Out in Front: The Significance of the Stonewall Inn
In case you don’t recognize the name, the Stonewall Inn is a gay bar in New York’s Greenwich Village. In the course of my ongoing and exhaustive research on the subject of Seedy Places Where History was Made, I visited the Stonewall a couple of years ago. Let me tell you, the Ritz it ain’t. Outside, it was nondescript at best. Inside, it was dim (a good thing, since it struck me as the sort of place that looks best in near-darkness) and dank, with the smell of many years’ worth of cigarette smoke and spilled beer emanating from the walls and floor.
Clearly, the Stonewall didn’t make it to the National Register of Historic Places in 1999 on the basis of its architectural splendor. And while the building was originally constructed (as a pair of stables, incidentally) in the 1840s, antiquity isn’t one of its strong points, either. What makes the Stonewall significant is what happened there in the early morning hours of June 28, 1969.
Police raided the bar that night, which was not an unusual occurrence in those days. But this time the Stonewall’s patrons—some of them in drag—fought back, a turn of events that most definitely was unusual. The ensuing near-riot, which continued intermittently over the next several nights, is generally considered to have marked the birth of the Gay Pride movement and has been enshrined as a watershed event of such significance that chroniclers of gay and lesbian history routinely divide their narrative into “before Stonewall” and “after Stonewall” eras.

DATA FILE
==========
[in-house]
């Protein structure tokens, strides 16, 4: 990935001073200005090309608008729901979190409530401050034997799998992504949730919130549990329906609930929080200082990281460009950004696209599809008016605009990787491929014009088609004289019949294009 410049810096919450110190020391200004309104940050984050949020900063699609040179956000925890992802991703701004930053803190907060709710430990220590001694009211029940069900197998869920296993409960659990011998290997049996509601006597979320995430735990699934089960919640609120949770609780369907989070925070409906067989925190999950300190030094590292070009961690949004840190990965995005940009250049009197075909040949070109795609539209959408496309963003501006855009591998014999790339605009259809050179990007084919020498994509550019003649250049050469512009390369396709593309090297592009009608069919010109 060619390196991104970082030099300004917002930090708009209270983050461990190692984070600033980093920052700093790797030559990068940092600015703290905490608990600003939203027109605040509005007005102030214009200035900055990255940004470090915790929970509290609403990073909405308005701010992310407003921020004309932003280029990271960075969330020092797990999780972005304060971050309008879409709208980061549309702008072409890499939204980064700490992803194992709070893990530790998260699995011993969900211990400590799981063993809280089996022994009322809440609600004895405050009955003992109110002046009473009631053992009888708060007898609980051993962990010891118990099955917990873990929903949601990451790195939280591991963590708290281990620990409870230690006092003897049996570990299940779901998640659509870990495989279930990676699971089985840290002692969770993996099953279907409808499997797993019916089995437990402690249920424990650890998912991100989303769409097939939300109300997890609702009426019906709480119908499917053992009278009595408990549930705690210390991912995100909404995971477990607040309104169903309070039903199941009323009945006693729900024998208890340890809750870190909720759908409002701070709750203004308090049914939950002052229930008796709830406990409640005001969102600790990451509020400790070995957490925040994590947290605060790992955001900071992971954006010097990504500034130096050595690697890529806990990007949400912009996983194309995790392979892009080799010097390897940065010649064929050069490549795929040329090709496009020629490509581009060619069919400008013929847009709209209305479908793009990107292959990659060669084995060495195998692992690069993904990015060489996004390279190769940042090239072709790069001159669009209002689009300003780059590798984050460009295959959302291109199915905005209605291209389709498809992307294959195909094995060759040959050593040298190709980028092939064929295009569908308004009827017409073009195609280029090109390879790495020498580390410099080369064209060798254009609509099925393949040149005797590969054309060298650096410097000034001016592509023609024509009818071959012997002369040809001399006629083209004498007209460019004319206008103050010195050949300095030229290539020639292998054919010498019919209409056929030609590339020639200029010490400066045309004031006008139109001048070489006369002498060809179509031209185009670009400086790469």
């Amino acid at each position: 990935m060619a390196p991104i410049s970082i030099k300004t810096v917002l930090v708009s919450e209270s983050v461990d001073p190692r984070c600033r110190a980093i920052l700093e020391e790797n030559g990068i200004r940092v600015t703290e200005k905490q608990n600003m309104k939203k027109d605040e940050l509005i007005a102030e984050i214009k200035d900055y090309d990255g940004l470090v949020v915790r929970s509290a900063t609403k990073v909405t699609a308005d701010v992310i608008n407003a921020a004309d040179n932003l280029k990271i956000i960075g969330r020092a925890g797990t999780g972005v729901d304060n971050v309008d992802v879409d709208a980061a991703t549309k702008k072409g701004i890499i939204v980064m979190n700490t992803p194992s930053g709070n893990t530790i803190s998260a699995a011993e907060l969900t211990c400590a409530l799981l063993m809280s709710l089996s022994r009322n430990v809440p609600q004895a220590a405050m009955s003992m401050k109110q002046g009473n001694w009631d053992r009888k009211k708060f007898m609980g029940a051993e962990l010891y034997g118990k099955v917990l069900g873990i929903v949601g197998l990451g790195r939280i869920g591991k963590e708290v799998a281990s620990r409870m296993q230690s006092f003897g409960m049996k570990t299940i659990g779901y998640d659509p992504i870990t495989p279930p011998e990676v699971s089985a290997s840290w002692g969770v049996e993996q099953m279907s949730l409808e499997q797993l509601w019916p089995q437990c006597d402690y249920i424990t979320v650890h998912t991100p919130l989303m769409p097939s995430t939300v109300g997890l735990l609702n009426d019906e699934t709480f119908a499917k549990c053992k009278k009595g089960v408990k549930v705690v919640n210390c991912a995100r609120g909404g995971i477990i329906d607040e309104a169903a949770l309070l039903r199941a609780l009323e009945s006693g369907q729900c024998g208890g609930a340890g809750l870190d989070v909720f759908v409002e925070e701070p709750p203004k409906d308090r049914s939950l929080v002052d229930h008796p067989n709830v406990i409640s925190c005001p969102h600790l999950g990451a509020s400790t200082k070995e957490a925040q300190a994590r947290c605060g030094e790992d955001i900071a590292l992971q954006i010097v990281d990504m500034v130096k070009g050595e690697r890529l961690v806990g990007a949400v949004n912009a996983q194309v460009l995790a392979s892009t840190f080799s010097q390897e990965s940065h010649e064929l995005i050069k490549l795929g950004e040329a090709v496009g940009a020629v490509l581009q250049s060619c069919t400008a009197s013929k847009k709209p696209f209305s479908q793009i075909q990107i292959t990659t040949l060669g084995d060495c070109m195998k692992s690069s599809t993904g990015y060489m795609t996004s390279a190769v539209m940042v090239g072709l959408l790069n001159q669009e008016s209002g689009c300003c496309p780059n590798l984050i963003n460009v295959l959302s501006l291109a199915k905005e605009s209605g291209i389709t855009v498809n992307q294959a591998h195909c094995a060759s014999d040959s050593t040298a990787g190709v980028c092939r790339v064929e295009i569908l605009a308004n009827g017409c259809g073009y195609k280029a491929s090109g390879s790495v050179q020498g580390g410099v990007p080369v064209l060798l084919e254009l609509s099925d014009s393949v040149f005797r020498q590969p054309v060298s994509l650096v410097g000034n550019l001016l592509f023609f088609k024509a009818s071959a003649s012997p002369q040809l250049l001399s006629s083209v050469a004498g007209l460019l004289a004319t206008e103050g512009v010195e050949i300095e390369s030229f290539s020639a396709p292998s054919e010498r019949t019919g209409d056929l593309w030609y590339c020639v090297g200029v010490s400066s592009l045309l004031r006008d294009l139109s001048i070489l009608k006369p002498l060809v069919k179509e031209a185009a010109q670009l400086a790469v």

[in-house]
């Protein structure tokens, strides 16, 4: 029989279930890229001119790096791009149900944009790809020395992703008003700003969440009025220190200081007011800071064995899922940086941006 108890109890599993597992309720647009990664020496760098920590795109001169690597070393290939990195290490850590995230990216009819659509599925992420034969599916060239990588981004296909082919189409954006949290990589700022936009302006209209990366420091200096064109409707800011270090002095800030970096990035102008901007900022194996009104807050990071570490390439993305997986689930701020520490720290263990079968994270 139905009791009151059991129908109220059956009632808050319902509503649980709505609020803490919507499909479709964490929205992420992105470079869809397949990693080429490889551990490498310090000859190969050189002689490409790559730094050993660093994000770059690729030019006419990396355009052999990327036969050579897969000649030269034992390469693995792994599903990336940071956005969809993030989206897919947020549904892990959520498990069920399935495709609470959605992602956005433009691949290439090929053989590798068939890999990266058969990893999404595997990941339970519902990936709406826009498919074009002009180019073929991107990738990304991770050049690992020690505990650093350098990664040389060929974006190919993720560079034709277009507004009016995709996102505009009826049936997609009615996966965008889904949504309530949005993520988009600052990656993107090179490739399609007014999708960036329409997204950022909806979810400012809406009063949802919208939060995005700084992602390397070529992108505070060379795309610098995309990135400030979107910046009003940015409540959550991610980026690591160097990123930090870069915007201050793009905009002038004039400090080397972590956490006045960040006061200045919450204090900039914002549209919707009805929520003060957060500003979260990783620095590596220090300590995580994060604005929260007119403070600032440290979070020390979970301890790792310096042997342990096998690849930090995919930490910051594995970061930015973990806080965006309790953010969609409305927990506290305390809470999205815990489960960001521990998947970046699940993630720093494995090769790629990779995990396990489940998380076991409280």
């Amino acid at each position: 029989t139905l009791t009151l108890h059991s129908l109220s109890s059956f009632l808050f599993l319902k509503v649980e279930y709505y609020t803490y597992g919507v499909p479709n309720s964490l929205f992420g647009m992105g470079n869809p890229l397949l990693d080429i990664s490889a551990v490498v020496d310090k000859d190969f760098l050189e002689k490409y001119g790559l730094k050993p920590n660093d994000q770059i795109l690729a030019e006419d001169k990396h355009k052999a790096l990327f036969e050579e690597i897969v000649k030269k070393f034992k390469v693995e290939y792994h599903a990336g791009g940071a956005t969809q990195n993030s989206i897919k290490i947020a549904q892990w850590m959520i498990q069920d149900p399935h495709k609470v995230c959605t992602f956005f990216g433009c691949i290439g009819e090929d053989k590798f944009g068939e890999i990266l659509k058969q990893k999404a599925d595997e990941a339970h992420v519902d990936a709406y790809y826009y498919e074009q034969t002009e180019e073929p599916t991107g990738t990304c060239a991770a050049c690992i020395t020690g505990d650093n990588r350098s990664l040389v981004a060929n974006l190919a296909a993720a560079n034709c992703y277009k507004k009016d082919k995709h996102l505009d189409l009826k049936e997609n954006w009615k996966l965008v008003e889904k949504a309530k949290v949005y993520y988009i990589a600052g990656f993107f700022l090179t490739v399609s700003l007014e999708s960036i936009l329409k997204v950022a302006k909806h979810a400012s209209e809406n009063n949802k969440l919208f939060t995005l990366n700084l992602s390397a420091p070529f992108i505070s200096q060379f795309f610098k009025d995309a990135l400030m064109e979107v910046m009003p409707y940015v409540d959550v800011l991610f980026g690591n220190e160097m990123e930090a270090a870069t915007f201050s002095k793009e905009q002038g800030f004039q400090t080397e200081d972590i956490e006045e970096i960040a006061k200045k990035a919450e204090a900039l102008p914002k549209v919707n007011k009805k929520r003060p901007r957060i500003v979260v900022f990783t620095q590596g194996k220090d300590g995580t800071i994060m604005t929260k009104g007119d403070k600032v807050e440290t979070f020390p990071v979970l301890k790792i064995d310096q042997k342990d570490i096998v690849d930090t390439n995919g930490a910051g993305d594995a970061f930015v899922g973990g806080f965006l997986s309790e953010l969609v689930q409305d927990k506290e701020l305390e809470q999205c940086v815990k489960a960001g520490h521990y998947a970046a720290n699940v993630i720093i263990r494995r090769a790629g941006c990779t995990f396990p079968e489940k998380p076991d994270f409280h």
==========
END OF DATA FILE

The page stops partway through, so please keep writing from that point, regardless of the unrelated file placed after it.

You may be surprised, as I was, to learn that the Stonewall Inn is the first property to be added to the National Register specifically because of its association with gay and lesbian history. This official recognition of the site of an important turning point in our cultural history offers a welcome opportunity to acknowledge the enormous contribution that gays and lesbians have made to the cause of preservation in America.
It isn’t exactly news, though we’ve treated it as if it were a secret best left undiscussed, that gays have traditionally been in the vanguard of efforts to revitalize historic neighborhoods. In city after city, as any savvy observer of the urban scene can tell you, the first sign that a shabby block might be on the brink of rebirth was the appearance of new residents driving cars (or, more recently, SUVs) with pink-triangle or rainbow-flag bumper stickers. And if you go on many historic-district house tours, chances are you’re no longer surprised to find out that the beautiful Victorian rowhouse you’ve been admiring was restored by a same-sex couple.
(Question: Could it be that gay men and women have an intrinsic preference for older neighborhoods, just as they have a gift for biting wit, an ear for show tunes, and a knack for knockout window treatments? Now, there’s an intriguing subject for a master’s thesis if I ever heard one.)
It comes down to this: Preservationists have been loudly—and rightly so—in our praise of the urban pioneers who have turned so many neighborhoods around, but we’ve been skittish about acknowledging that much of that hardy pioneer stock is gay. Happily, this don’t-talk-about-them-and-maybe-they’ll-go-back-to-being-invisible attitude is fading.
For as long as I can remember, there’s been a lot of talk about welcoming members of minority communities to the preservation movement, and we all know that self-conscious efforts to be “welcoming” are often painfully awkward. Well, in this case, everyone can relax. In a very real sense, gays and lesbians don’t need to be welcomed. We’ve been here all along—often out in front, waiting for everyone else to catch up.